Addressing the global conservation community in Hawai’i
Last month, Scott Edwards and I attended the International Union for Conservation of Nature’s (IUCN) World Conservation Congress “Planet at the crossroads” in Honolulu, Hawai’i. The IUCN Congress is held once every four years, and affords an incredible opportunity for learning, networking and exchange. The scale of the 2016 Congress was staggering – almost 10,000 people attended the 10 day event.
It seems a fitting contrast to bring thousands of conservation professionals from around the world together in some of the most isolated and biologically unique islands on the planet. Hawai’i is not only a beautiful location for the Congress - and the Hawai’i Convention Center an impressive venue – but the islands themselves are a microcosm of many of the world’s pressing environmental challenges. Hawai’i, like much of the world, is grappling with climate change impacts, species extinctions from habitat loss and invasive species, tourism opportunities and challenges, environmental justice issues and indigenous rights, and integration of ecosystem service values into development decisions.
CSF partnered with the GIZ ValuES program to deliver three sessions on technical approaches and communication strategies for using environmental valuation and ecosystem service assessments to influence policy decisions:
In this session we shared insights into human behavior that help inform the design of various conservation incentive programs, using our work with the Socio Bosque program in Ecuador as a case study example. We taught participants about the choice experiment valuation method, and also led an experimental game to demonstrate the concept of “loss aversion” – the degree to which how much we value something depends not just on the thing itself, but also on whether we already have it. In order to be willing to give up their chocolate, participants in the workshop who were randomly given a chocolate bar wanted an amount 4x higher than the amount the participants without chocolate bars were willing to pay, indicating that the value went up once people had the chocolate bar in their hands. This provides important insights for conservation programs that are trying to employ incentives based on willingness to accept for losing access to resources or land.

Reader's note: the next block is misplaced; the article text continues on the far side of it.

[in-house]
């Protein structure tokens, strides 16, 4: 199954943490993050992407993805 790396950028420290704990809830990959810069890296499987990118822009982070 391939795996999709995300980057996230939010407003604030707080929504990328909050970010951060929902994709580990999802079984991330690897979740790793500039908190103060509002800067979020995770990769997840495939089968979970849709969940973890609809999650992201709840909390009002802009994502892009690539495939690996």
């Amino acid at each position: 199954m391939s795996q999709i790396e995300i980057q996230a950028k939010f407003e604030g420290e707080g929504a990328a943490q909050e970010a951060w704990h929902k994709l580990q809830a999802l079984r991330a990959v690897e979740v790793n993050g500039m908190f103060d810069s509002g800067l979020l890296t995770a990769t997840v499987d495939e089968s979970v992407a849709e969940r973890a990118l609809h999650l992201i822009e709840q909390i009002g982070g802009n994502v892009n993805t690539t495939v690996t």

In this session we shared key components and steps of the ecosystem service assessment process, and how assessments can influence policy. Over 4-hours, we presented the concepts and methods of environmental valuation and shared the example of CSF’s Bwindi road analysis to illustrate how to approach and design a valuation study to influence policy. The session ended with a hands-on exercise in which participants were tasked with choosing an ecosystem services assessment approach and methods for a fictitious conservation policy scenario.
In this roundtable session, we sat down with various researchers, conservation practitioners and policy makers to share experiences with designing and communicating ecosystem service assessments so that they can effectively respond to policy issues and have a greater impact in shaping sustainable development strategies.
In addition to our own sessions, we also had the opportunity to visit fascinating discussions, presentations and displays – from NOAA’s huge 3-D globe and digital climate simulations to a small display by a wildlife NGO in Iran to traditional Hawaiian dances and music - and left with many new connections, ideas and contacts. On our last night at the Congress, we gathered with a number of CSF course graduates, instructors and friends from Hawai’i, Indonesia, Philippines, India, and Venezuela at a nearby pub to catch up and share stories – thank you to those who were able to join us!